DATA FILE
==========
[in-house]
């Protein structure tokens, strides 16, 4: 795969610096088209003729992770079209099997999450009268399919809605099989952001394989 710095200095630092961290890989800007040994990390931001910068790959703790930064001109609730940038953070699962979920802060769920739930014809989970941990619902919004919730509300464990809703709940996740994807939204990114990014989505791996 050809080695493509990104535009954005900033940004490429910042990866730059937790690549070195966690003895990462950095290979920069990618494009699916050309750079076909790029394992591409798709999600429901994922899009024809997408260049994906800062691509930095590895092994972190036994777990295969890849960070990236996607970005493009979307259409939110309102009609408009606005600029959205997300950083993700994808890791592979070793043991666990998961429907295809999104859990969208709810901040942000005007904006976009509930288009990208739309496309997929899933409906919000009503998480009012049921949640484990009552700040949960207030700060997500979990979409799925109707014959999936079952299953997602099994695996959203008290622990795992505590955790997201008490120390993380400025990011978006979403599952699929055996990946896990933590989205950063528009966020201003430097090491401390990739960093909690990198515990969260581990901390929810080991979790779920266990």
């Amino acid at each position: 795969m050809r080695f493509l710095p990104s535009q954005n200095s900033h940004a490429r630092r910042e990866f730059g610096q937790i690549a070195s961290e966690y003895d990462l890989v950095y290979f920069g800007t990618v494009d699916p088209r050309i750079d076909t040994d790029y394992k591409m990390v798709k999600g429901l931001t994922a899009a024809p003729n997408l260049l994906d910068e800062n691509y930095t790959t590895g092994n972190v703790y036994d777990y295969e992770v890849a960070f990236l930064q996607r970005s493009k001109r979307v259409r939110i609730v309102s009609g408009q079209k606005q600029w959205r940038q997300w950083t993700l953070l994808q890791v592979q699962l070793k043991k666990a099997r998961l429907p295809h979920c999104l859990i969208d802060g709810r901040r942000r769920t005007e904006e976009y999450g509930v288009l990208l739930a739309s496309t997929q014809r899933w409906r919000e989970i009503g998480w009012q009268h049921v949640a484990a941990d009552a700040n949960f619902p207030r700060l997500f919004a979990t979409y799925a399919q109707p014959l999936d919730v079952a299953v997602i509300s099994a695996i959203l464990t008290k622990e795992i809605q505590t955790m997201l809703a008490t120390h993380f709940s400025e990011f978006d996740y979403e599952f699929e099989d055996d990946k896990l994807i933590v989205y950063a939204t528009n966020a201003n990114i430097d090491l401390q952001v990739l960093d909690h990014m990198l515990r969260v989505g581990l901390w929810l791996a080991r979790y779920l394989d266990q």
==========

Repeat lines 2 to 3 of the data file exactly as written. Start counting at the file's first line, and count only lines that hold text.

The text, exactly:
């Protein structure tokens, strides 16, 4: 795969610096088209003729992770079209099997999450009268399919809605099989952001394989 710095200095630092961290890989800007040994990390931001910068790959703790930064001109609730940038953070699962979920802060769920739930014809989970941990619902919004919730509300464990809703709940996740994807939204990114990014989505791996 050809080695493509990104535009954005900033940004490429910042990866730059937790690549070195966690003895990462950095290979920069990618494009699916050309750079076909790029394992591409798709999600429901994922899009024809997408260049994906800062691509930095590895092994972190036994777990295969890849960070990236996607970005493009979307259409939110309102009609408009606005600029959205997300950083993700994808890791592979070793043991666990998961429907295809999104859990969208709810901040942000005007904006976009509930288009990208739309496309997929899933409906919000009503998480009012049921949640484990009552700040949960207030700060997500979990979409799925109707014959999936079952299953997602099994695996959203008290622990795992505590955790997201008490120390993380400025990011978006979403599952699929055996990946896990933590989205950063528009966020201003430097090491401390990739960093909690990198515990969260581990901390929810080991979790779920266990």
């Amino acid at each position: 795969m050809r080695f493509l710095p990104s535009q954005n200095s900033h940004a490429r630092r910042e990866f730059g610096q937790i690549a070195s961290e966690y003895d990462l890989v950095y290979f920069g800007t990618v494009d699916p088209r050309i750079d076909t040994d790029y394992k591409m990390v798709k999600g429901l931001t994922a899009a024809p003729n997408l260049l994906d910068e800062n691509y930095t790959t590895g092994n972190v703790y036994d777990y295969e992770v890849a960070f990236l930064q996607r970005s493009k001109r979307v259409r939110i609730v309102s009609g408009q079209k606005q600029w959205r940038q997300w950083t993700l953070l994808q890791v592979q699962l070793k043991k666990a099997r998961l429907p295809h979920c999104l859990i969208d802060g709810r901040r942000r769920t005007e904006e976009y999450g509930v288009l990208l739930a739309s496309t997929q014809r899933w409906r919000e989970i009503g998480w009012q009268h049921v949640a484990a941990d009552a700040n949960f619902p207030r700060l997500f919004a979990t979409y799925a399919q109707p014959l999936d919730v079952a299953v997602i509300s099994a695996i959203l464990t008290k622990e795992i809605q505590t955790m997201l809703a008490t120390h993380f709940s400025e990011f978006d996740y979403e599952f699929e099989d055996d990946k896990l994807i933590v989205y950063a939204t528009n966020a201003n990114i430097d090491l401390q952001v990739l960093d909690h990014m990198l515990r969260v989505g581990l901390w929810l791996a080991r979790y779920l394989d266990q």